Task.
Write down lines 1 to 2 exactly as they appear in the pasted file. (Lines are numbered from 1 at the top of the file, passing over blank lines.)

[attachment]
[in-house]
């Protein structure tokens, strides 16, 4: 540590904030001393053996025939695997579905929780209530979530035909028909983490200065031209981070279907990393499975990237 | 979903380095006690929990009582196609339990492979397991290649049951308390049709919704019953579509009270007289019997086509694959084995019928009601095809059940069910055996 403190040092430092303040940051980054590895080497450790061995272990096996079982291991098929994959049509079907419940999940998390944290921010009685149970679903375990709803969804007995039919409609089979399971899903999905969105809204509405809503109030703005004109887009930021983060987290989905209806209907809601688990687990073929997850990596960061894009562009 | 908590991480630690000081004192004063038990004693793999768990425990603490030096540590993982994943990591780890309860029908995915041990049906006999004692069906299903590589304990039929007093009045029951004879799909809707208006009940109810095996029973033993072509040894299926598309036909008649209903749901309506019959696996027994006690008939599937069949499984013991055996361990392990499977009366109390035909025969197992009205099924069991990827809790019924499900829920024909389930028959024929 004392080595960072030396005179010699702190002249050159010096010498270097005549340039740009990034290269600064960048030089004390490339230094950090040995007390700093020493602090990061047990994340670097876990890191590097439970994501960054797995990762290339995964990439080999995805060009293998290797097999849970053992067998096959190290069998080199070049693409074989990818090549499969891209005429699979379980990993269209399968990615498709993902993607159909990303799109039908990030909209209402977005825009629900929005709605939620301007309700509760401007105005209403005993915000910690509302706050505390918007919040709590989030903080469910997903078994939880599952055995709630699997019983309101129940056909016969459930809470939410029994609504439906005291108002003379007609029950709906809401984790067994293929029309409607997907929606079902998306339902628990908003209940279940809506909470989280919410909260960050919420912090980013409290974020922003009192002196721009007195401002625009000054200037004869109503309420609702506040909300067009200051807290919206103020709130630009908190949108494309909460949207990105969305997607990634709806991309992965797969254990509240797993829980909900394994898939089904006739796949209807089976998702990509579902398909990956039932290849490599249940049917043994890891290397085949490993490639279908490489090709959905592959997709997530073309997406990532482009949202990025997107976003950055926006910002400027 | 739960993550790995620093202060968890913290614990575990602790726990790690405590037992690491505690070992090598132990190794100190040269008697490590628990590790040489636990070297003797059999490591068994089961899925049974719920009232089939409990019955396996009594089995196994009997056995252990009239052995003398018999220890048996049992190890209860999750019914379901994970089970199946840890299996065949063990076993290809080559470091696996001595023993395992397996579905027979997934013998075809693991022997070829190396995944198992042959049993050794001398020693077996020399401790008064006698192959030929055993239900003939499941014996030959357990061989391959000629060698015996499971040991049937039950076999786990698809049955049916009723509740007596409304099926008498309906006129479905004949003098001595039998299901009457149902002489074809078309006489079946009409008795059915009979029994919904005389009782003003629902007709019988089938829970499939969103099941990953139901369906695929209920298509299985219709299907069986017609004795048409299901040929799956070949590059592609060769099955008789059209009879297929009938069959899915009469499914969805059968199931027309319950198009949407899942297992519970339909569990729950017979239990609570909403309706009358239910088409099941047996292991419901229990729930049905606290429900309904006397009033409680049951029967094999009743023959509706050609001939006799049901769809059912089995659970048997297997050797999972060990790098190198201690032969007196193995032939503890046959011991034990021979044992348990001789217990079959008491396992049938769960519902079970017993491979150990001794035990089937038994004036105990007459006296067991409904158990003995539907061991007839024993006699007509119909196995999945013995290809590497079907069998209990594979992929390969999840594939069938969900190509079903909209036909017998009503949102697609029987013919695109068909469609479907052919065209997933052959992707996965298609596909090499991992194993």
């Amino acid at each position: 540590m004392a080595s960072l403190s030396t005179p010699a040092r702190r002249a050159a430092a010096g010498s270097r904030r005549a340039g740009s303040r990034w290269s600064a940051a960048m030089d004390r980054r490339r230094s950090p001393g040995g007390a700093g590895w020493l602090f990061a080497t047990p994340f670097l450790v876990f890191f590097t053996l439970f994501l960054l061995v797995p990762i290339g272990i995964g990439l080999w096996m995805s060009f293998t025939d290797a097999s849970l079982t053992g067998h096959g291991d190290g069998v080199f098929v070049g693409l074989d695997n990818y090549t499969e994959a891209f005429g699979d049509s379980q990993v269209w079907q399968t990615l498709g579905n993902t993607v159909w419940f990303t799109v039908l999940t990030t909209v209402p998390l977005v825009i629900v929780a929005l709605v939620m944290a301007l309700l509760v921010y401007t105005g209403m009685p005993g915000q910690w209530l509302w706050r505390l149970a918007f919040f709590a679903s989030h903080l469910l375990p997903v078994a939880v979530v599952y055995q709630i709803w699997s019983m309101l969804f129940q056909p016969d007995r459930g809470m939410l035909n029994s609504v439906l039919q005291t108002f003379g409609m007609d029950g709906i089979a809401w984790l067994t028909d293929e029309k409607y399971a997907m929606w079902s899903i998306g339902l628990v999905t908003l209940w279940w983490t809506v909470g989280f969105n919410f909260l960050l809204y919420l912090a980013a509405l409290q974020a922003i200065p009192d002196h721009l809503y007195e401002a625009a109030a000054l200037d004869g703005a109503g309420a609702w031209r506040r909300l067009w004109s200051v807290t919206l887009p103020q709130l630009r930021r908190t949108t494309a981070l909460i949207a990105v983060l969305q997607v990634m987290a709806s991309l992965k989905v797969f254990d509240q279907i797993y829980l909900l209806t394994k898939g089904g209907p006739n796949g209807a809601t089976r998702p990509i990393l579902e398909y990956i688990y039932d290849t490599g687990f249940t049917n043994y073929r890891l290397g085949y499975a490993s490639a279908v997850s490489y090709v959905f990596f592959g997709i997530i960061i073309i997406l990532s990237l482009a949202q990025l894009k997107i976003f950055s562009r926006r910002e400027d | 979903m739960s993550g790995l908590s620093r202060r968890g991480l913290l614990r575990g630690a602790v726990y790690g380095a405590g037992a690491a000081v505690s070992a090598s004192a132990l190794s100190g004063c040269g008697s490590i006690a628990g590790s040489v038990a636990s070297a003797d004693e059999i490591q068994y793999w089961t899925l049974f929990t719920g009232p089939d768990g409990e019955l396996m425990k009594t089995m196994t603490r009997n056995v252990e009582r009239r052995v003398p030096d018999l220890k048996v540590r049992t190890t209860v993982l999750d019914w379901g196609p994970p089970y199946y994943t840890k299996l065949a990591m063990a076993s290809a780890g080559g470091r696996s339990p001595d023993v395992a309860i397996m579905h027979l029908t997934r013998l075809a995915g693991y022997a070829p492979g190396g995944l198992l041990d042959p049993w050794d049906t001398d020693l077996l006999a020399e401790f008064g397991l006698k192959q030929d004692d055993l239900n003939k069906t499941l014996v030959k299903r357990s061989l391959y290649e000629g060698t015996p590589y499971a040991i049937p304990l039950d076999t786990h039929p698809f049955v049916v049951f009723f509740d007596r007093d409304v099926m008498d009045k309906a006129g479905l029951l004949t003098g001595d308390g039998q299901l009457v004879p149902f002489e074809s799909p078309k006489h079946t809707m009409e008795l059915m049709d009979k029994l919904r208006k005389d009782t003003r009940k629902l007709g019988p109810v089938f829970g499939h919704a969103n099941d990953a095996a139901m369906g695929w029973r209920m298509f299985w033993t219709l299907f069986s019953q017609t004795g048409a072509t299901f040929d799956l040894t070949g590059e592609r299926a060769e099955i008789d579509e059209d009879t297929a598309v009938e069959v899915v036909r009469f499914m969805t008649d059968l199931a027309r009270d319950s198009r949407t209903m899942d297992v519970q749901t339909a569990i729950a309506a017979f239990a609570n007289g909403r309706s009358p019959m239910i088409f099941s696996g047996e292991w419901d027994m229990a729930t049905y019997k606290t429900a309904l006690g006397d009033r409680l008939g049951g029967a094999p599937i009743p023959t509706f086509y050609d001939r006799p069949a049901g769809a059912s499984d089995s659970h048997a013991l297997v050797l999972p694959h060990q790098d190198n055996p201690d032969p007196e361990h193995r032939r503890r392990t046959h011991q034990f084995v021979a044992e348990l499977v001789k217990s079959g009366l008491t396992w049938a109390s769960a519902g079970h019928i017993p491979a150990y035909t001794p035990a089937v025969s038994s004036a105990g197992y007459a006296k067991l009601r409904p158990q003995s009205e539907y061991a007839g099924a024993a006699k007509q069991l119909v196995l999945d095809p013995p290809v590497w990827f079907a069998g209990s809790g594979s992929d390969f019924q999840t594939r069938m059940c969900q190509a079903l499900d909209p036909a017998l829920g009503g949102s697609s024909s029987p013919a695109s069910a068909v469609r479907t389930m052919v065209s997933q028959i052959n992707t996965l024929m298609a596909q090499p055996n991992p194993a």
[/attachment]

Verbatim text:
[in-house]
């Protein structure tokens, strides 16, 4: 540590904030001393053996025939695997579905929780209530979530035909028909983490200065031209981070279907990393499975990237 | 979903380095006690929990009582196609339990492979397991290649049951308390049709919704019953579509009270007289019997086509694959084995019928009601095809059940069910055996 403190040092430092303040940051980054590895080497450790061995272990096996079982291991098929994959049509079907419940999940998390944290921010009685149970679903375990709803969804007995039919409609089979399971899903999905969105809204509405809503109030703005004109887009930021983060987290989905209806209907809601688990687990073929997850990596960061894009562009 | 908590991480630690000081004192004063038990004693793999768990425990603490030096540590993982994943990591780890309860029908995915041990049906006999004692069906299903590589304990039929007093009045029951004879799909809707208006009940109810095996029973033993072509040894299926598309036909008649209903749901309506019959696996027994006690008939599937069949499984013991055996361990392990499977009366109390035909025969197992009205099924069991990827809790019924499900829920024909389930028959024929 004392080595960072030396005179010699702190002249050159010096010498270097005549340039740009990034290269600064960048030089004390490339230094950090040995007390700093020493602090990061047990994340670097876990890191590097439970994501960054797995990762290339995964990439080999995805060009293998290797097999849970053992067998096959190290069998080199070049693409074989990818090549499969891209005429699979379980990993269209399968990615498709993902993607159909990303799109039908990030909209209402977005825009629900929005709605939620301007309700509760401007105005209403005993915000910690509302706050505390918007919040709590989030903080469910997903078994939880599952055995709630699997019983309101129940056909016969459930809470939410029994609504439906005291108002003379007609029950709906809401984790067994293929029309409607997907929606079902998306339902628990908003209940279940809506909470989280919410909260960050919420912090980013409290974020922003009192002196721009007195401002625009000054200037004869109503309420609702506040909300067009200051807290919206103020709130630009908190949108494309909460949207990105969305997607990634709806991309992965797969254990509240797993829980909900394994898939089904006739796949209807089976998702990509579902398909990956039932290849490599249940049917043994890891290397085949490993490639279908490489090709959905592959997709997530073309997406990532482009949202990025997107976003950055926006910002400027 | 739960993550790995620093202060968890913290614990575990602790726990790690405590037992690491505690070992090598132990190794100190040269008697490590628990590790040489636990070297003797059999490591068994089961899925049974719920009232089939409990019955396996009594089995196994009997056995252990009239052995003398018999220890048996049992190890209860999750019914379901994970089970199946840890299996065949063990076993290809080559470091696996001595023993395992397996579905027979997934013998075809693991022997070829190396995944198992042959049993050794001398020693077996020399401790008064006698192959030929055993239900003939499941014996030959357990061989391959000629060698015996499971040991049937039950076999786990698809049955049916009723509740007596409304099926008498309906006129479905004949003098001595039998299901009457149902002489074809078309006489079946009409008795059915009979029994919904005389009782003003629902007709019988089938829970499939969103099941990953139901369906695929209920298509299985219709299907069986017609004795048409299901040929799956070949590059592609060769099955008789059209009879297929009938069959899915009469499914969805059968199931027309319950198009949407899942297992519970339909569990729950017979239990609570909403309706009358239910088409099941047996292991419901229990729930049905606290429900309904006397009033409680049951029967094999009743023959509706050609001939006799049901769809059912089995659970048997297997050797999972060990790098190198201690032969007196193995032939503890046959011991034990021979044992348990001789217990079959008491396992049938769960519902079970017993491979150990001794035990089937038994004036105990007459006296067991409904158990003995539907061991007839024993006699007509119909196995999945013995290809590497079907069998209990594979992929390969999840594939069938969900190509079903909209036909017998009503949102697609029987013919695109068909469609479907052919065209997933052959992707996965298609596909090499991992194993």